On our three-year social work training programme you will qualify as a social worker, complete a master’s degree and earn while you train.
Changing narratives: True advocacy requires empathy
Adam Spencer is soon to be moving into his second year on the Frontline programme as part of the 2022 cohort.
Adam’s enthusiasm for advocacy and anti-oppressive practice is infectious. Whilst at the beginning of his journey as a social worker, he demonstrates a deep understanding and capacity to help make positive changes in children and families’ lives.
It made me think that maybe I can make a real difference for families.
My view of social work was a historically negative one of being overworked and underpaid. I never considered social work as a career path before because I always saw social workers as agents of the state; there to safeguard children, but unfortunately bound by very oppressive practices. But after graduating last year, I looked more into Frontline and the Frontline programme, and what pulled me in was the commitment to anti-oppressive, anti-discriminatory practice – it made me think that maybe I can make a real difference for families.
I really enjoyed and appreciated having anti-oppressive, anti-discriminatory practice as an underpinning for the therapeutic principles and techniques taught on the Frontline programme, which come back to having compassion and empathy for people. Social work can be very crisis management orientated and I think Frontline gives you the skills, through anti-discriminatory and therapeutic techniques, to become a more reflective and proactive practitioner. That means focusing on putting support in place for a family who need a social worker because you understand that it will benefit the family in the long term. It can also counteract what can sometimes be a reactive and oppressive practice particularly because when you are having to work under constraints. A growing awareness of the injustices across the world and within the UK is having a huge impact on social work.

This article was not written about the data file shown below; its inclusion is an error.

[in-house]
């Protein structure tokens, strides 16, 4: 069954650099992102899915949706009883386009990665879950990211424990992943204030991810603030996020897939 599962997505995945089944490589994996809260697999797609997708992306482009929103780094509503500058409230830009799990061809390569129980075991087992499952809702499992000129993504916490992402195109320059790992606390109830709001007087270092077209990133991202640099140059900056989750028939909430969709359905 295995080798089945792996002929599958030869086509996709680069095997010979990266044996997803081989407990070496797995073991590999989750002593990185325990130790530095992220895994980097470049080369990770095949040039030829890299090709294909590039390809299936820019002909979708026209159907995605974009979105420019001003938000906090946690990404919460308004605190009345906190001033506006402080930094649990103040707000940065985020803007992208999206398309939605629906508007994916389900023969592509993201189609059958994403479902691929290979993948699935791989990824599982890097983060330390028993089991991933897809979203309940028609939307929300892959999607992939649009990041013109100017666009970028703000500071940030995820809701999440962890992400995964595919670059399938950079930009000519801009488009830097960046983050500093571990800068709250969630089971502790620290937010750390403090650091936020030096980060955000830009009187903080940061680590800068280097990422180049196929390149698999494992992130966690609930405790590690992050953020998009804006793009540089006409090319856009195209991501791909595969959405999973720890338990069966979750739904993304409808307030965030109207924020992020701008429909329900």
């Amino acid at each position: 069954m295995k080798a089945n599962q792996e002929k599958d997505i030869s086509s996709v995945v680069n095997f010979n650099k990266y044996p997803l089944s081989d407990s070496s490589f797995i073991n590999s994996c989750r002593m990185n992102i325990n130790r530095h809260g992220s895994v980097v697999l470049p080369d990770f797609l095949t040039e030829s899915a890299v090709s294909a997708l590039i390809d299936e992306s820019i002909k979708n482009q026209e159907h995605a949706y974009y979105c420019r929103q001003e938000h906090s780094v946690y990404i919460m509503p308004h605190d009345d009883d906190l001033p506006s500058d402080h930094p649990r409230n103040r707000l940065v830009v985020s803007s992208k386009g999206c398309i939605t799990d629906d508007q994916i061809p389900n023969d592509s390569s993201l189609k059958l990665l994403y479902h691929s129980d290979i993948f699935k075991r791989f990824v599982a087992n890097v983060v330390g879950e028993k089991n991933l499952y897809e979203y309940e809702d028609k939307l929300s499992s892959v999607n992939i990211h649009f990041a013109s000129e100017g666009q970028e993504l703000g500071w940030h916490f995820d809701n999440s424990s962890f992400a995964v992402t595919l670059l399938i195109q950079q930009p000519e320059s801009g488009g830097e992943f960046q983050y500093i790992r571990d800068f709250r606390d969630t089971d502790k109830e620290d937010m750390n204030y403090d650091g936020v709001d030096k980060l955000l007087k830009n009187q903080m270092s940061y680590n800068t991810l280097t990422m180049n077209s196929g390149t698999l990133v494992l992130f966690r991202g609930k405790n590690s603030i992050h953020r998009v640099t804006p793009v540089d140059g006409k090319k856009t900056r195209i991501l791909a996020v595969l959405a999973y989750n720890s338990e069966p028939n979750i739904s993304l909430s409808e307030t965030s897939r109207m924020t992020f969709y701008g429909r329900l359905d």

Part of empathy is giving someone the space to feel and not trying to equate it with your experiences or how you feel; I think that’s a vital thing I see social work embracing more.
Something I’m happy to see from starting my placement in September last year is that we do a lot more work around the identity of the child and the family, not just in terms of race and background, but sexuality, gender and class as well. Considering the intersectionality of someone’s identity means that you can understand that this person may look and have had some similar experiences to you, but you don’t fully know what life is like in their shoes. Part of empathy is giving someone the space to feel and not trying to equate it with your experiences or how you feel; I think that’s a vital thing I see social work embracing more.
I would say now that social work is the best job I’ve ever had in terms of being able to help people. It’s showed me that you can make such a difference in people’s lives.
I come from a law background, so advocating for people facing social injustice was always something that I wanted to do. When you’re met with certain issues in practice, such as people lacking curiosity about families or even systemic issues like poverty, Frontline gives the knowledge base to identify these issues and then tackle them. It’s important to advocate for families and change the narrative around them because that narrative can be so beneficial or so detrimental. Unless we as social workers step in and mould the narrative in a positive direction, we’re not really doing our jobs. I would say now that social work is the best job I’ve ever had in terms of being able to help people. It’s showed me that you can make such a difference in people’s lives.